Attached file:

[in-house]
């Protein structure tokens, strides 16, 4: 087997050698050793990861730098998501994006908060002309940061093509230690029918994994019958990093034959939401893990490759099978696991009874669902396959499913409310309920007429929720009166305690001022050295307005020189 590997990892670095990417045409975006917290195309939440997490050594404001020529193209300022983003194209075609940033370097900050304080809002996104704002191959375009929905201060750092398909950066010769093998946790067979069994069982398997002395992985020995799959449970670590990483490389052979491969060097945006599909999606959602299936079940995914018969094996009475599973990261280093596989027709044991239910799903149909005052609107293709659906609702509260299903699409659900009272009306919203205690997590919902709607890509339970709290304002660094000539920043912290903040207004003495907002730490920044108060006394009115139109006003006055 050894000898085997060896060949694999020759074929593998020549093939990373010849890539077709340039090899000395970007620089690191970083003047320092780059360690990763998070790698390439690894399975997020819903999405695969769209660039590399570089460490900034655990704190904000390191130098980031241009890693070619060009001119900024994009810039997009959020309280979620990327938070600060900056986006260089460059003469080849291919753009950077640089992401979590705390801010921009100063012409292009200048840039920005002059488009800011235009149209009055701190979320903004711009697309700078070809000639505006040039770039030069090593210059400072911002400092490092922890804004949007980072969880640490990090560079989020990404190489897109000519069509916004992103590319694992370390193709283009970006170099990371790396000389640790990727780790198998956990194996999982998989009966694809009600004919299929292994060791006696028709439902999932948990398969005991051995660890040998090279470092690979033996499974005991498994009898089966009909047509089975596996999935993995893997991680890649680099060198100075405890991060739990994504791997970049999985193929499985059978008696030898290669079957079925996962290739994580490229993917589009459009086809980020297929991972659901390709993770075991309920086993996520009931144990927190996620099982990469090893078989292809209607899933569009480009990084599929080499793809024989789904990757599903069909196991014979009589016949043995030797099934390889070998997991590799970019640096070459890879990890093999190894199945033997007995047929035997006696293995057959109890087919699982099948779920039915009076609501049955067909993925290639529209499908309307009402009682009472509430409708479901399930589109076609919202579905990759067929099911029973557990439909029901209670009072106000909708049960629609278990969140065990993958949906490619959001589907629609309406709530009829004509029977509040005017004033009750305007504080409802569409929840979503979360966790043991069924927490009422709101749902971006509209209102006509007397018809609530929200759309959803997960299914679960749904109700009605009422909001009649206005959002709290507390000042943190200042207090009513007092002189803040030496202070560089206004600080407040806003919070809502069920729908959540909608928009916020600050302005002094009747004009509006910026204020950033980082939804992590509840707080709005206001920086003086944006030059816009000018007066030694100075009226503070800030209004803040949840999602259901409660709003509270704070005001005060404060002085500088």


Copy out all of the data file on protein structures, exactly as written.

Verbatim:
[in-house]
């Protein structure tokens, strides 16, 4: 087997050698050793990861730098998501994006908060002309940061093509230690029918994994019958990093034959939401893990490759099978696991009874669902396959499913409310309920007429929720009166305690001022050295307005020189 590997990892670095990417045409975006917290195309939440997490050594404001020529193209300022983003194209075609940033370097900050304080809002996104704002191959375009929905201060750092398909950066010769093998946790067979069994069982398997002395992985020995799959449970670590990483490389052979491969060097945006599909999606959602299936079940995914018969094996009475599973990261280093596989027709044991239910799903149909005052609107293709659906609702509260299903699409659900009272009306919203205690997590919902709607890509339970709290304002660094000539920043912290903040207004003495907002730490920044108060006394009115139109006003006055 050894000898085997060896060949694999020759074929593998020549093939990373010849890539077709340039090899000395970007620089690191970083003047320092780059360690990763998070790698390439690894399975997020819903999405695969769209660039590399570089460490900034655990704190904000390191130098980031241009890693070619060009001119900024994009810039997009959020309280979620990327938070600060900056986006260089460059003469080849291919753009950077640089992401979590705390801010921009100063012409292009200048840039920005002059488009800011235009149209009055701190979320903004711009697309700078070809000639505006040039770039030069090593210059400072911002400092490092922890804004949007980072969880640490990090560079989020990404190489897109000519069509916004992103590319694992370390193709283009970006170099990371790396000389640790990727780790198998956990194996999982998989009966694809009600004919299929292994060791006696028709439902999932948990398969005991051995660890040998090279470092690979033996499974005991498994009898089966009909047509089975596996999935993995893997991680890649680099060198100075405890991060739990994504791997970049999985193929499985059978008696030898290669079957079925996962290739994580490229993917589009459009086809980020297929991972659901390709993770075991309920086993996520009931144990927190996620099982990469090893078989292809209607899933569009480009990084599929080499793809024989789904990757599903069909196991014979009589016949043995030797099934390889070998997991590799970019640096070459890879990890093999190894199945033997007995047929035997006696293995057959109890087919699982099948779920039915009076609501049955067909993925290639529209499908309307009402009682009472509430409708479901399930589109076609919202579905990759067929099911029973557990439909029901209670009072106000909708049960629609278990969140065990993958949906490619959001589907629609309406709530009829004509029977509040005017004033009750305007504080409802569409929840979503979360966790043991069924927490009422709101749902971006509209209102006509007397018809609530929200759309959803997960299914679960749904109700009605009422909001009649206005959002709290507390000042943190200042207090009513007092002189803040030496202070560089206004600080407040806003919070809502069920729908959540909608928009916020600050302005002094009747004009509006910026204020950033980082939804992590509840707080709005206001920086003086944006030059816009000018007066030694100075009226503070800030209004803040949840999602259901409660709003509270704070005001005060404060002085500088």